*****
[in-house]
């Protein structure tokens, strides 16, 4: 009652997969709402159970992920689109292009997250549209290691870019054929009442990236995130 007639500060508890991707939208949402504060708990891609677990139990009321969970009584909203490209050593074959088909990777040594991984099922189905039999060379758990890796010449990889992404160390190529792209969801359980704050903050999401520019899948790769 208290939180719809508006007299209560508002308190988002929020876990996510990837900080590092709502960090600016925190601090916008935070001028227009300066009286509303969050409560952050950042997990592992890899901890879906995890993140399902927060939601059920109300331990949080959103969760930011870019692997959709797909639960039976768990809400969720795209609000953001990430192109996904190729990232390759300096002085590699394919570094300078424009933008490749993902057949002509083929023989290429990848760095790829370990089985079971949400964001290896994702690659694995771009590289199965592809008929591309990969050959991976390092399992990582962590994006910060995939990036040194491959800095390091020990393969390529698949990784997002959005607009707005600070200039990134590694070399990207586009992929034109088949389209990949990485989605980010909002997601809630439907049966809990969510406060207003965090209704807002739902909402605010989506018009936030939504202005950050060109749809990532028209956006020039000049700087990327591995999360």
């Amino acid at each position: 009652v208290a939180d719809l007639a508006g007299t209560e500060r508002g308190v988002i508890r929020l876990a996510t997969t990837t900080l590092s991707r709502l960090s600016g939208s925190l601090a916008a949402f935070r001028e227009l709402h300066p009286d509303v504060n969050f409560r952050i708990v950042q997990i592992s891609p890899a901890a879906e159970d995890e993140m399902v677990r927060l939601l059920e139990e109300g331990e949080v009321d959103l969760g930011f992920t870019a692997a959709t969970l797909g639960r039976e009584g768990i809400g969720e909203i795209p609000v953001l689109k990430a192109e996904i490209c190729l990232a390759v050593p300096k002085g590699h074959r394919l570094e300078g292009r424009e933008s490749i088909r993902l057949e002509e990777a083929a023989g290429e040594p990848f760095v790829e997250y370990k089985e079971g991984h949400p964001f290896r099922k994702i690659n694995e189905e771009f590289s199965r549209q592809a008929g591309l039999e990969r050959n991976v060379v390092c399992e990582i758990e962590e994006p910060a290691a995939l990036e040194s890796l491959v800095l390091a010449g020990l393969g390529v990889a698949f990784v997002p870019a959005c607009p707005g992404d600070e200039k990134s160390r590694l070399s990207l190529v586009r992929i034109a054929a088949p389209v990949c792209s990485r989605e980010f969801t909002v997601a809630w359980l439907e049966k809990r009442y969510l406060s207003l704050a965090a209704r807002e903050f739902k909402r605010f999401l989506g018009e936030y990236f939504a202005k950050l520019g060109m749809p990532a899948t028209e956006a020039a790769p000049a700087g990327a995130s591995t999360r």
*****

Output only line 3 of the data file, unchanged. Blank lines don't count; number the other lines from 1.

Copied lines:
């Amino acid at each position: 009652v208290a939180d719809l007639a508006g007299t209560e500060r508002g308190v988002i508890r929020l876990a996510t997969t990837t900080l590092s991707r709502l960090s600016g939208s925190l601090a916008a949402f935070r001028e227009l709402h300066p009286d509303v504060n969050f409560r952050i708990v950042q997990i592992s891609p890899a901890a879906e159970d995890e993140m399902v677990r927060l939601l059920e139990e109300g331990e949080v009321d959103l969760g930011f992920t870019a692997a959709t969970l797909g639960r039976e009584g768990i809400g969720e909203i795209p609000v953001l689109k990430a192109e996904i490209c190729l990232a390759v050593p300096k002085g590699h074959r394919l570094e300078g292009r424009e933008s490749i088909r993902l057949e002509e990777a083929a023989g290429e040594p990848f760095v790829e997250y370990k089985e079971g991984h949400p964001f290896r099922k994702i690659n694995e189905e771009f590289s199965r549209q592809a008929g591309l039999e990969r050959n991976v060379v390092c399992e990582i758990e962590e994006p910060a290691a995939l990036e040194s890796l491959v800095l390091a010449g020990l393969g390529v990889a698949f990784v997002p870019a959005c607009p707005g992404d600070e200039k990134s160390r590694l070399s990207l190529v586009r992929i034109a054929a088949p389209v990949c792209s990485r989605e980010f969801t909002v997601a809630w359980l439907e049966k809990r009442y969510l406060s207003l704050a965090a209704r807002e903050f739902k909402r605010f999401l989506g018009e936030y990236f939504a202005k950050l520019g060109m749809p990532a899948t028209e956006a020039a790769p000049a700087g990327a995130s591995t999360r």